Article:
After years of being more at home than we’re used to, the tide is turning within HOA and Community Boards. Since many members have served their entire two-year tenure (depending on your HOA board’s specific by-laws), the next board turnover may look different from past transitions and involve some adjustments. Newly elected HOA board members and officers may wonder what they should be aware of that past boards haven’t had to focus on.
The first major trend among HOA and other community association boards is an epidemic of burnout. In this post, we’ll unpack 5 ways to combat burnout in your HOA or community organization board, as well as a few HOA trends to keep your eyes on in 2023.
Many HOA and community board members have served their entire term under COVID and are, frankly, exhausted. The incoming board members will do well to understand and make space for the stress their colleagues have endured. Meanwhile, many boards will benefit from new members with fresh ideas and energy.
Here are 5 ways new HOA board members can step up and alleviate the stress and burnout their tenured members are facing.
The first and most obvious task is to make sure one board member isn’t carrying the rest of the board. Make sure that tasks are delegated to all board members and that everyone pulls their weight. Equal distribution of responsibilities will help everyone enjoy their time serving as neighborhood leaders.
Incoming members can and should find new ways to express gratitude not only for their fellow board members but for residents of the neighborhood, as well. Now that many restrictions against large gatherings have been lifted, perhaps it’s time to reinstate the neighborhood cookout or potluck? (Check your local council’s recommendations first of course!) Or maybe new board members can find money in the budget to give gifts to those cycling out of the board. Big or small, tokens of appreciation can go a long way.
Almost every organization faces similar challenges when it comes to setting and completing goals. A fresh set of eyes on any situation can help the board find new solutions to old problems. Specifically, HOA boards should clarify their priorities and make detailed lists of tasks to be accomplished. Then, delegate those tasks appropriately so they don’t fall on any one member’s plate.
These days, few HOA boards are collecting dues in person or communicating via paper correspondence. Use this transition time to see what apps, software, or websites can simplify and streamline board tasks. Technology can help make communication easier with all residents, not just those sitting on the board.
Of course, the simplest way to ensure the board never suffers from burnout, stress, or exhaustion, is to partner with a property management company. A good property management company will help the board organize tasks and priorities, hire quality contractors, manage dues collection, and more, usually for a surprisingly reasonable rate. In fact, property management companies usually end up saving boards money.
As HOA boards transition leadership, here are a few things members, both new and established, should keep on their radars.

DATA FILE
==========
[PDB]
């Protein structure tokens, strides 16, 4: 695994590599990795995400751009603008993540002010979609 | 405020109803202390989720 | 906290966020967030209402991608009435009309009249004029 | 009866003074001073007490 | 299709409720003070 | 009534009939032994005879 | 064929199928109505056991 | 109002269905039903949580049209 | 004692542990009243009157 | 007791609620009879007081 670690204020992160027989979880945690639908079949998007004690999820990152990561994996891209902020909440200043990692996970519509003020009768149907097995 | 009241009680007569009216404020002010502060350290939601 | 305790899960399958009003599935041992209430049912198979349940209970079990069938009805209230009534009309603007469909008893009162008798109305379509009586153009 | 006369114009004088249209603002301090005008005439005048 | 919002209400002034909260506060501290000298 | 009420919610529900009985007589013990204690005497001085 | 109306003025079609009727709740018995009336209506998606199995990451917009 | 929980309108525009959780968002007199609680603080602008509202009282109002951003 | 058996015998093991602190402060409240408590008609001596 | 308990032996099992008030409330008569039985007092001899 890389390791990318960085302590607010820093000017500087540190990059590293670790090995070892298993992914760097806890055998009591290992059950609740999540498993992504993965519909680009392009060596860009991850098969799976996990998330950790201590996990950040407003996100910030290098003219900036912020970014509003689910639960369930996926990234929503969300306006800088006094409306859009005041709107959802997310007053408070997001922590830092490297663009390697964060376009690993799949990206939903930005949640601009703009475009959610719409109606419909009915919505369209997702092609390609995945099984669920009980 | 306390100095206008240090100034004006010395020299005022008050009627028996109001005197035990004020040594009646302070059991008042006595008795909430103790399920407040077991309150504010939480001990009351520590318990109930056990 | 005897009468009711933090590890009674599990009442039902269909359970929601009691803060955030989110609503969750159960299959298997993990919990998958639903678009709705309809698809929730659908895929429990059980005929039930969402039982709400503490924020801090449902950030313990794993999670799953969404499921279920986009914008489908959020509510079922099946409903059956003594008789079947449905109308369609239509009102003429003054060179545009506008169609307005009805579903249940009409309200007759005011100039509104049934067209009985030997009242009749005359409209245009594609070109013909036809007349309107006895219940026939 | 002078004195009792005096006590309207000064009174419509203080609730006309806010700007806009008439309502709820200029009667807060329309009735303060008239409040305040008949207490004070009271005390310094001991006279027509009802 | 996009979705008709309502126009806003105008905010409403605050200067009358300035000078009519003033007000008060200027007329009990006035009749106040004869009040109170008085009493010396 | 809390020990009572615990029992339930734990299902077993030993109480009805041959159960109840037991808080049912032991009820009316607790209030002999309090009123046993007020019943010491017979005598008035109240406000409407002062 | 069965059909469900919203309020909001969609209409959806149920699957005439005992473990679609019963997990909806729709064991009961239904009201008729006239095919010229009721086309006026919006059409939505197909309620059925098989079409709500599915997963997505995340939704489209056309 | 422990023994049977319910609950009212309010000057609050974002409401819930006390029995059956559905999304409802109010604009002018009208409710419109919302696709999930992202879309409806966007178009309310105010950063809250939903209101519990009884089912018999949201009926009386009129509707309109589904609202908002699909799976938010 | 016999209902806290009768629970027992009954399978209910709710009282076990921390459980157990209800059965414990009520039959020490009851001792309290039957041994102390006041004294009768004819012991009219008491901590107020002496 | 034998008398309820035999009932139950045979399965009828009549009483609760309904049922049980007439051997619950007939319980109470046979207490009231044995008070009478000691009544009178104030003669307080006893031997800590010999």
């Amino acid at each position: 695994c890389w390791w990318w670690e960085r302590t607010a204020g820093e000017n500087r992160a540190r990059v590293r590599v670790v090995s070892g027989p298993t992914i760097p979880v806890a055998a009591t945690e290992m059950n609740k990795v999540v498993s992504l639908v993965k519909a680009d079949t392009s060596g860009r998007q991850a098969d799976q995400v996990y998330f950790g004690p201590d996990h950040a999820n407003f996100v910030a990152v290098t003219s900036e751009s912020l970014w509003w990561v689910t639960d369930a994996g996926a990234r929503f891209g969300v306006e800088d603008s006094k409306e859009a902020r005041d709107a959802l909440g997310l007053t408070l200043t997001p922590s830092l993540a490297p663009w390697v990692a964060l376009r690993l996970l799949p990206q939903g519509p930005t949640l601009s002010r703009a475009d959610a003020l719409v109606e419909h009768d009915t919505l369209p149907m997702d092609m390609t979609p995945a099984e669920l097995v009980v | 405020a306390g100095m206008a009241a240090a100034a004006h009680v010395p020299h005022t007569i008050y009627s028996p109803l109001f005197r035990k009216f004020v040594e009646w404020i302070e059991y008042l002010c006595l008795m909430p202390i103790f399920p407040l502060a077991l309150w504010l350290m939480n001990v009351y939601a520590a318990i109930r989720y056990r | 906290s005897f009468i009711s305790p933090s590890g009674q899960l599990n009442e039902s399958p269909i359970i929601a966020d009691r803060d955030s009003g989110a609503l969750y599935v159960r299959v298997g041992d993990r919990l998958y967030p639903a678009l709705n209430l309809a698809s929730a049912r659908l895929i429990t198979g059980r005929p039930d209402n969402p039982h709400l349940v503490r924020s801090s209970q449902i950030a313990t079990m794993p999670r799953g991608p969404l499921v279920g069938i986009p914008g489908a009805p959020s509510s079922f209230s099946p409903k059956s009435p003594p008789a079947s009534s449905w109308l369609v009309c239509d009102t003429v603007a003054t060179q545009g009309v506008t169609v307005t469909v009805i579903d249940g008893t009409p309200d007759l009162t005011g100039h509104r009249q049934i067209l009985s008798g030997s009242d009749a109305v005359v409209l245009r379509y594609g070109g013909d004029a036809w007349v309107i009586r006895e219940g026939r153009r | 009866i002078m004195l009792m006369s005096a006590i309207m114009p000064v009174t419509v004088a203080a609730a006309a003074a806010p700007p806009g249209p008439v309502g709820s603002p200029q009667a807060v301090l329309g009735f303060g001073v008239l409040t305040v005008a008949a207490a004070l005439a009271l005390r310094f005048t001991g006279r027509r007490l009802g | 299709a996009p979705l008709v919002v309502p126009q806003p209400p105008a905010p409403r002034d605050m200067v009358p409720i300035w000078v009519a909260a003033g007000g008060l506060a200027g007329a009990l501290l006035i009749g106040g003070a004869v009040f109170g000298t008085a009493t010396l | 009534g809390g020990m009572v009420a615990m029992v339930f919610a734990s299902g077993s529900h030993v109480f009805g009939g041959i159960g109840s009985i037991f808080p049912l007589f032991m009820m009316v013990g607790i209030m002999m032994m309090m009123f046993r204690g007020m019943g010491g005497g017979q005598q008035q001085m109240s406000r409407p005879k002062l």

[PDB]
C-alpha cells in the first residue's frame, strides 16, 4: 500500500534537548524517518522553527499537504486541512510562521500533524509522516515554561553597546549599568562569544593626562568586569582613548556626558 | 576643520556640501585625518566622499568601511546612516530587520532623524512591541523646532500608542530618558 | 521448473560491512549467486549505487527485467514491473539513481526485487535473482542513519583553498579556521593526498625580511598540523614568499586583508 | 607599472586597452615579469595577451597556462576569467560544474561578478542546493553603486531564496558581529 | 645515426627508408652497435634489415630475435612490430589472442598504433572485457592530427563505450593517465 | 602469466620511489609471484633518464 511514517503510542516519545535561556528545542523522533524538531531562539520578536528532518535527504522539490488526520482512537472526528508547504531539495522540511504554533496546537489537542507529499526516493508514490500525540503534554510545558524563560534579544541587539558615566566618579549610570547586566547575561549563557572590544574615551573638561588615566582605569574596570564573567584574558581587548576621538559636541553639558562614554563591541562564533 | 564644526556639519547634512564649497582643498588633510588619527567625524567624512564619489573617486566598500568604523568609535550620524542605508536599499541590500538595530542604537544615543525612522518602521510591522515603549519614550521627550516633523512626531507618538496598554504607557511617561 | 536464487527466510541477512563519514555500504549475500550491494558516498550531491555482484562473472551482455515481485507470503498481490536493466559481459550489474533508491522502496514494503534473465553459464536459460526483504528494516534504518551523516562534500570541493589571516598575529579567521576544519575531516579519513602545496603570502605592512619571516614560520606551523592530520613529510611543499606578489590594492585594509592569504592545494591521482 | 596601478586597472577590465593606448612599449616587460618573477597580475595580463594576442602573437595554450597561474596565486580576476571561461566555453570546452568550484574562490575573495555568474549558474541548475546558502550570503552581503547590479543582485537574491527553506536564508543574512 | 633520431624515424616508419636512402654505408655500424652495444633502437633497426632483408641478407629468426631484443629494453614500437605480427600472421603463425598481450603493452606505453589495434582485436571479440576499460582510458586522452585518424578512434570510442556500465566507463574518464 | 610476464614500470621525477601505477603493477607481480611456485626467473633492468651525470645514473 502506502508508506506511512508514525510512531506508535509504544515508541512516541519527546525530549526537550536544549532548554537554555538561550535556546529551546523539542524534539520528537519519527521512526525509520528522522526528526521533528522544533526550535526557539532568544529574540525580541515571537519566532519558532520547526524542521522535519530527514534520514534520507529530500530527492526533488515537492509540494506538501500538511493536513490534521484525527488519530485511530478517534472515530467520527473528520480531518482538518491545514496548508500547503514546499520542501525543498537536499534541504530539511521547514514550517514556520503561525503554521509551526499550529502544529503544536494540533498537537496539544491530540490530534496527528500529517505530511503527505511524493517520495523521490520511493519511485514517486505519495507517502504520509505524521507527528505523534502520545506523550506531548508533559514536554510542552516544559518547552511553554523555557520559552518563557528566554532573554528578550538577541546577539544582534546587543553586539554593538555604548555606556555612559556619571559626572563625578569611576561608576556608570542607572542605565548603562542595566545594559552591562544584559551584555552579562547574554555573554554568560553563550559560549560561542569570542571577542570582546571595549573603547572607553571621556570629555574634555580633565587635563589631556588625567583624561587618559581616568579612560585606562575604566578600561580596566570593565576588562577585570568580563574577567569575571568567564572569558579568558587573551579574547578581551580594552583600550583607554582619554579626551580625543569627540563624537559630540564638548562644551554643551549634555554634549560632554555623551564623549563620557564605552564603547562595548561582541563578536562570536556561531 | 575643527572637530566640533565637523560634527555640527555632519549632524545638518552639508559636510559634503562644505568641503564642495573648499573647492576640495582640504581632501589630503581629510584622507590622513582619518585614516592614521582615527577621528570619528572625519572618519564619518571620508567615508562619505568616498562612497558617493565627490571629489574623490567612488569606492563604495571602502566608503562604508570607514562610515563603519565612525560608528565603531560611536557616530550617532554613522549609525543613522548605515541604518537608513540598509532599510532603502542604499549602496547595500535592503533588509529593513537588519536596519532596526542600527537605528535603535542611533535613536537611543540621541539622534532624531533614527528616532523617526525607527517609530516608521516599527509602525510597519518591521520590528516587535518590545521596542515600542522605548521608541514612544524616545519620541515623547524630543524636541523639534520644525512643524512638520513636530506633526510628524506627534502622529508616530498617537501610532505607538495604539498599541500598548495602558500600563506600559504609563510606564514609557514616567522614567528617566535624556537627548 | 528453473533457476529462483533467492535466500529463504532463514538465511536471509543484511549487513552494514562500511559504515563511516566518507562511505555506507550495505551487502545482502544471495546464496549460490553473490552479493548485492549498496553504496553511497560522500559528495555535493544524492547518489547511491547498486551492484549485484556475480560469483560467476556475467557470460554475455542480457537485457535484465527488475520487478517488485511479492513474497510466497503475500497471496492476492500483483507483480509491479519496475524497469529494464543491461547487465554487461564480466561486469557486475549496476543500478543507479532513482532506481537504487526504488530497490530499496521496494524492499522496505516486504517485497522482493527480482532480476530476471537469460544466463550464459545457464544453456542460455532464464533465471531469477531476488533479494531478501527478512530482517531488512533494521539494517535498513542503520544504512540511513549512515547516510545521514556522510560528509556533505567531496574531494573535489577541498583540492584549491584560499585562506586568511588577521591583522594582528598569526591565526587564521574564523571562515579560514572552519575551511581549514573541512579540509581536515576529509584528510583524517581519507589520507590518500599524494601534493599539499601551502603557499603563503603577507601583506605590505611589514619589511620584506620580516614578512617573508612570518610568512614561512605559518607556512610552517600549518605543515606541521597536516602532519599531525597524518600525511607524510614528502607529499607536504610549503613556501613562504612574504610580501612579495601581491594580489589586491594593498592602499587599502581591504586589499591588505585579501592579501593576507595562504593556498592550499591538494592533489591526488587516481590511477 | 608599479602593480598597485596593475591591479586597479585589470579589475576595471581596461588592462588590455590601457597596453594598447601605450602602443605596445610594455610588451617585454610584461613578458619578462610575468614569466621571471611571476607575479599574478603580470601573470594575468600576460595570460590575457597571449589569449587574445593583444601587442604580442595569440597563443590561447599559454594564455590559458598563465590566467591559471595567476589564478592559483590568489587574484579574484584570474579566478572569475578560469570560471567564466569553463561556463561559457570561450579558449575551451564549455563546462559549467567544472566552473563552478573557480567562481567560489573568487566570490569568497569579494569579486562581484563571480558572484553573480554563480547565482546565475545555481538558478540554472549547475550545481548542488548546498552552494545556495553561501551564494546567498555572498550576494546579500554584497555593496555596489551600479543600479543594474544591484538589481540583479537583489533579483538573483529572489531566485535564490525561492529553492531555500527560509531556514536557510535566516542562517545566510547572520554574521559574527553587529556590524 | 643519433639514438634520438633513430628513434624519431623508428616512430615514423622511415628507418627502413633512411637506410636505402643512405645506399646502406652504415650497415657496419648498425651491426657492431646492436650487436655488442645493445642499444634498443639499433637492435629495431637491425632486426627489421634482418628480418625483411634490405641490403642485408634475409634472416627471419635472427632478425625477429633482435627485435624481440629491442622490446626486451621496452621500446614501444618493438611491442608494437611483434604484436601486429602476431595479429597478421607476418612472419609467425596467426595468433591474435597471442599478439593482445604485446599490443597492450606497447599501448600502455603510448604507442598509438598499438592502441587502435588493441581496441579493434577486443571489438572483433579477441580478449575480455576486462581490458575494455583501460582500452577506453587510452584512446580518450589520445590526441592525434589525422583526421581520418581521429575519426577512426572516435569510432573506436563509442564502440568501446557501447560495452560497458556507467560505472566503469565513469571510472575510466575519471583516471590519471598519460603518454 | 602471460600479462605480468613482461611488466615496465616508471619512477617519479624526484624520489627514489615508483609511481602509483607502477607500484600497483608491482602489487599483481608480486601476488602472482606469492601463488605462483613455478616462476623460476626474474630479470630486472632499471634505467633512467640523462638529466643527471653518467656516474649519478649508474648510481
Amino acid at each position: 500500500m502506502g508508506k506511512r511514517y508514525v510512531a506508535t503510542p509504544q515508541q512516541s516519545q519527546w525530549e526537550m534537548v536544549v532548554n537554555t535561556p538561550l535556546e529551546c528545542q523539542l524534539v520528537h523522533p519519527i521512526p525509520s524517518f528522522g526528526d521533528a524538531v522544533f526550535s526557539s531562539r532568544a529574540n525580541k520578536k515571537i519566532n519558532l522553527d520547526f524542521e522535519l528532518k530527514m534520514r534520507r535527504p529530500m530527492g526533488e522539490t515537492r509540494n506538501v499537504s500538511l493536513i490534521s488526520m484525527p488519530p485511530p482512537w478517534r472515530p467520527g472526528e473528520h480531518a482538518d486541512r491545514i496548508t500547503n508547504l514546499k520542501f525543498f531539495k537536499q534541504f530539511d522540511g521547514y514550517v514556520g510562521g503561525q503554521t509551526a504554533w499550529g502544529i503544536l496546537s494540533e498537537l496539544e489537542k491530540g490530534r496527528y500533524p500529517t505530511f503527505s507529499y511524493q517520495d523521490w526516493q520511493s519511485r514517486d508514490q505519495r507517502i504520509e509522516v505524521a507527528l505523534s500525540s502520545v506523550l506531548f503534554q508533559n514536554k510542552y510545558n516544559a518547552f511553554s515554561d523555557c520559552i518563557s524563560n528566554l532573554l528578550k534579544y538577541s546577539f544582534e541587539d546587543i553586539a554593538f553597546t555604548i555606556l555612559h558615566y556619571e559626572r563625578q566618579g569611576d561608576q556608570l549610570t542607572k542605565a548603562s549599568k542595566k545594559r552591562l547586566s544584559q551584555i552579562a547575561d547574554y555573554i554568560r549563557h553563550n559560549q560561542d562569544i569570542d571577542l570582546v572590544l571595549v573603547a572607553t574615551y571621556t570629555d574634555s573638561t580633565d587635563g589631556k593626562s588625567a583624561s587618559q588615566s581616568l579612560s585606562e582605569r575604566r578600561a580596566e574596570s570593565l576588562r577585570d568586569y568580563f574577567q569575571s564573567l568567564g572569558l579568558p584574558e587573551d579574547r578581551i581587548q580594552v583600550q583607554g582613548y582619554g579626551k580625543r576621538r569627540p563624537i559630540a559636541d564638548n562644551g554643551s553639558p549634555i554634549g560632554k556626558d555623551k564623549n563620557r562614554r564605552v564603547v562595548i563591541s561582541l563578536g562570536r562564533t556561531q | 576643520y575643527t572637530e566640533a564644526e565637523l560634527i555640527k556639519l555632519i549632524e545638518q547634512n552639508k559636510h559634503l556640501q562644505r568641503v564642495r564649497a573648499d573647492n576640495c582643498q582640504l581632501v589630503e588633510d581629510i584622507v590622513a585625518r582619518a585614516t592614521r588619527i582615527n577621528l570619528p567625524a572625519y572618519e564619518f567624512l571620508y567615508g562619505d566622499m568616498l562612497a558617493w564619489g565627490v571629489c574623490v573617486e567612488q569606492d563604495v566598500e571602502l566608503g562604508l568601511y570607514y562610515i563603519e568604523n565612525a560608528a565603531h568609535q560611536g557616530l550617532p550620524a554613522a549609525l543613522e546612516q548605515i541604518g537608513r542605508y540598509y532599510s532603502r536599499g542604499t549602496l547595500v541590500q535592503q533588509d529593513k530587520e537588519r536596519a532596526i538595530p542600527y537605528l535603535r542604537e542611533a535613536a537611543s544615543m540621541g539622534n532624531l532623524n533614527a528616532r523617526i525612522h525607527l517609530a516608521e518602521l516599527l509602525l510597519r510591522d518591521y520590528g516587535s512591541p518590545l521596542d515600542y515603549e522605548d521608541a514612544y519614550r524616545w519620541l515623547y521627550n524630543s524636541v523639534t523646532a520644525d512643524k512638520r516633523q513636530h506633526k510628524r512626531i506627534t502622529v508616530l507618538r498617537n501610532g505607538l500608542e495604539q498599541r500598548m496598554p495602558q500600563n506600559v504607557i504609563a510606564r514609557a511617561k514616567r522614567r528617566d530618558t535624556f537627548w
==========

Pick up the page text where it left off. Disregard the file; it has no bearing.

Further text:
Since communication for board meetings and community meetings has moved to virtual settings, many boards are seeing increased levels of communication not only between each other but between the board and the neighborhood residents. Perhaps not surprisingly, homeowners are more engaged than ever and eager to hear from their HOA boards. One positive that’s emerged from the pandemic is that boards report overall better relationships with the homeowners in their neighborhoods.
Keep in mind that the adoption of neighborhood digital communication is growing. To know what’s happening in your area, you’ll need to make sure your HOA board members are using the same apps and communication channels as residents.
As the workforce migrated from the office to home, many local jurisdictions adjusted their statutes to address that shift. It’s a good idea to check in with your HOA lawyer or property management company, to be aware of any changes.
One change popping up across the country is the stricter enforcement of signage laws. Many neighborhoods have amended their signage laws to minimize disputes and keep neighborhood peace. It’s no secret that political division is more apparent than ever, and people’s increased time at home, online, and at the mercy of social media algorithms hasn’t done much to help. The HOA board can minimize negative neighborhood interactions by ensuring that people’s political and religious opinions remain private.
With the increased time at home, homeowners interact with each other more regularly than ever, which often leads to more disputes. HOA boards often act as mediators between disputes and should be prepared to handle conflict calmly and quickly, avoiding escalation if at all possible.
Of course, handling disputes between neighbors, some of whom are likely friends or family, isn’t every HOA board member’s cup of tea. If your board is looking for the best way to minimize conflict, work efficiently, and handle neighborhood business without burning out, the best solution is to hire a local property management company.
An HOA Property Management Company will do much more than collect dues and keep up common areas. They can advise boards on investments and next steps, hire quality contractors, and even plan neighborhood events. Make sure you know what to look for when hiring a property management company that can meet your HOA board’s specific needs.